The Growing Dangers of Online Sexual Exploitation of Children

Published in GroundViews

It was a horrifying and sickening case. A 15 year old child was groomed online and sexually abused by dozens of men including a local government politician, a Buddhist monk, a Navy medical officer and a former Maldivian Deputy Minister.

The case highlighted how the rapid advancement in information and communication technologies has provided online offenders with more avenues and sophisticated means to exploit children.

Online child sexual exploitation (OCSE) includes ‘any acts of sexual exploitation of children that are facilitated by ICT’. Some of the aspects of OCSE include online grooming, which is the solicitation of children for sexual purposes; sexting, which is when someone shares his/her or someone else’s naked images, videos or sexually explicit messages; and sextortion, which is the act of coercing or blackmailing the child using abusive material of that person in  order to gain further sexually explicit videos or images or for the purposes of monetary, sexual or any other gain.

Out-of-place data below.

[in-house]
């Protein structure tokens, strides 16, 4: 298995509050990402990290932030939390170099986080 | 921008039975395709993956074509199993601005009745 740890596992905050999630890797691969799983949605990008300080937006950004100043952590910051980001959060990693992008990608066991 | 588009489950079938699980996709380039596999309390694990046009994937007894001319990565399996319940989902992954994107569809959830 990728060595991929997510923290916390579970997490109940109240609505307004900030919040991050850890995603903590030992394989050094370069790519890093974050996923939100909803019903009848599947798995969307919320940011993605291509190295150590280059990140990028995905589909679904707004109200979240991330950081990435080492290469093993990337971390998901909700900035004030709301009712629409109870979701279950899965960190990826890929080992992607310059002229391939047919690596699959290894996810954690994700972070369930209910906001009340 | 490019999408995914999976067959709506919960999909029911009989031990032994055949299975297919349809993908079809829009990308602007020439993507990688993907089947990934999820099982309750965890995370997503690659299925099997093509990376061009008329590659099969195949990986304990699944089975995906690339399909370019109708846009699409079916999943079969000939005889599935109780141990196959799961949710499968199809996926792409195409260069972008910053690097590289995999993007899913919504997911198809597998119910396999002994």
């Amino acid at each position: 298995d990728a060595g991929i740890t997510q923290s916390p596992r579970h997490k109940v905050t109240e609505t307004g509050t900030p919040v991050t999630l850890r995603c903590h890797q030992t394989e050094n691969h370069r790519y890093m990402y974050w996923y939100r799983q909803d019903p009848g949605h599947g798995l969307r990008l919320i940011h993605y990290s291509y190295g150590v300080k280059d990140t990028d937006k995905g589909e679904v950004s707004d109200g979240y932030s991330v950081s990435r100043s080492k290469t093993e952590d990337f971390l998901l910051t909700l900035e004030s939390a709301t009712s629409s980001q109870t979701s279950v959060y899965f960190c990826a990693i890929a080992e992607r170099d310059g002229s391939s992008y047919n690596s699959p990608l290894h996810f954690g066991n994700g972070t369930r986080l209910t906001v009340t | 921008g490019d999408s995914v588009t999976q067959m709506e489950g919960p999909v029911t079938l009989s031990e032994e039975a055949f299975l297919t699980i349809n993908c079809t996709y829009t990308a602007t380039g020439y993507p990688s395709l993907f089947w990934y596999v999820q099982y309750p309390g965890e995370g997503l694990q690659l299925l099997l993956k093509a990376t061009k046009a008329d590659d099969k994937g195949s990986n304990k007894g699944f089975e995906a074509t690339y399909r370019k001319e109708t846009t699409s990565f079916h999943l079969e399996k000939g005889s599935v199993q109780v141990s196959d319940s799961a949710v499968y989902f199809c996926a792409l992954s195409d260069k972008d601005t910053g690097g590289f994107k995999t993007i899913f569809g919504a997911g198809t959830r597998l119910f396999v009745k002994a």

Child Sexual Abuse Materials (CSAM) are videos and/or images depicting scenes of child sexual abuse created and circulated via the internet and digital devices, and often used by child sex offenders to further exploit children. It is a multibillion dollar business with millions of images and videos depicting the sexual exploiting and torture of children. The INTERPOL’s Child Sexual Exploitation database holds more than 1.5 million images and videos and has helped identify 19,400 victims worldwide. According to the worldwide report done by the Internet Watch Foundation 105,047 webpages showing the sexual abuse of children were removed by their analysts in 2018.